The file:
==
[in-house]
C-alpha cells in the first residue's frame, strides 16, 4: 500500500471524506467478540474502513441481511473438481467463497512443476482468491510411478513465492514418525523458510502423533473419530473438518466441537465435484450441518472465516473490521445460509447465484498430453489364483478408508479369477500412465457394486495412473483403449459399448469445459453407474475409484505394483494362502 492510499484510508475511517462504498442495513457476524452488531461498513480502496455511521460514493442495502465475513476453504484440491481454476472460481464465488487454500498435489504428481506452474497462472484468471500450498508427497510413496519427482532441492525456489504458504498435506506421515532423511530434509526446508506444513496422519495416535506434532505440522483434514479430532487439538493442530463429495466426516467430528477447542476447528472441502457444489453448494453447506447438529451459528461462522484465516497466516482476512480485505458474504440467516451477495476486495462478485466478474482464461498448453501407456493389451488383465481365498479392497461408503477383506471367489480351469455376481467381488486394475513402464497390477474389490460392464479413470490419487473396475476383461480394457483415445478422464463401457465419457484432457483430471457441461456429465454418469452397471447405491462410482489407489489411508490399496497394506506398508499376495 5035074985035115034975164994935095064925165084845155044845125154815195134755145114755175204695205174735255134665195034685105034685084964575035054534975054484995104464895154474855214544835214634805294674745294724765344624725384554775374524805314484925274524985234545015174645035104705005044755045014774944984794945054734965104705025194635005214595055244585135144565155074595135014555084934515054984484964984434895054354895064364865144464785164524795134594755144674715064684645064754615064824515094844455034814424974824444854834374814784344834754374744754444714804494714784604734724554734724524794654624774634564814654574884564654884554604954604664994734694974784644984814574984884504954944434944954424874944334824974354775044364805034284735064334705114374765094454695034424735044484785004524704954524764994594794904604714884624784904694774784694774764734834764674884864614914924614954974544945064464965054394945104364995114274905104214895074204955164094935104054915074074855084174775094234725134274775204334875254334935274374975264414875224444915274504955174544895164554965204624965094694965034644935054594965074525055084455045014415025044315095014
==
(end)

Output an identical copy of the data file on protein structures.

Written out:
[in-house]
C-alpha cells in the first residue's frame, strides 16, 4: 500500500471524506467478540474502513441481511473438481467463497512443476482468491510411478513465492514418525523458510502423533473419530473438518466441537465435484450441518472465516473490521445460509447465484498430453489364483478408508479369477500412465457394486495412473483403449459399448469445459453407474475409484505394483494362502 492510499484510508475511517462504498442495513457476524452488531461498513480502496455511521460514493442495502465475513476453504484440491481454476472460481464465488487454500498435489504428481506452474497462472484468471500450498508427497510413496519427482532441492525456489504458504498435506506421515532423511530434509526446508506444513496422519495416535506434532505440522483434514479430532487439538493442530463429495466426516467430528477447542476447528472441502457444489453448494453447506447438529451459528461462522484465516497466516482476512480485505458474504440467516451477495476486495462478485466478474482464461498448453501407456493389451488383465481365498479392497461408503477383506471367489480351469455376481467381488486394475513402464497390477474389490460392464479413470490419487473396475476383461480394457483415445478422464463401457465419457484432457483430471457441461456429465454418469452397471447405491462410482489407489489411508490399496497394506506398508499376495 5035074985035115034975164994935095064925165084845155044845125154815195134755145114755175204695205174735255134665195034685105034685084964575035054534975054484995104464895154474855214544835214634805294674745294724765344624725384554775374524805314484925274524985234545015174645035104705005044755045014774944984794945054734965104705025194635005214595055244585135144565155074595135014555084934515054984484964984434895054354895064364865144464785164524795134594755144674715064684645064754615064824515094844455034814424974824444854834374814784344834754374744754444714804494714784604734724554734724524794654624774634564814654574884564654884554604954604664994734694974784644984814574984884504954944434944954424874944334824974354775044364805034284735064334705114374765094454695034424735044484785004524704954524764994594794904604714884624784904694774784694774764734834764674884864614914924614954974544945064464965054394945104364995114274905104214895074204955164094935104054915074074855084174775094234725134274775204334875254334935274374975264414875224444915274504955174544895164554965204624965094694965034644935054594965074525055084455045014415025044315095014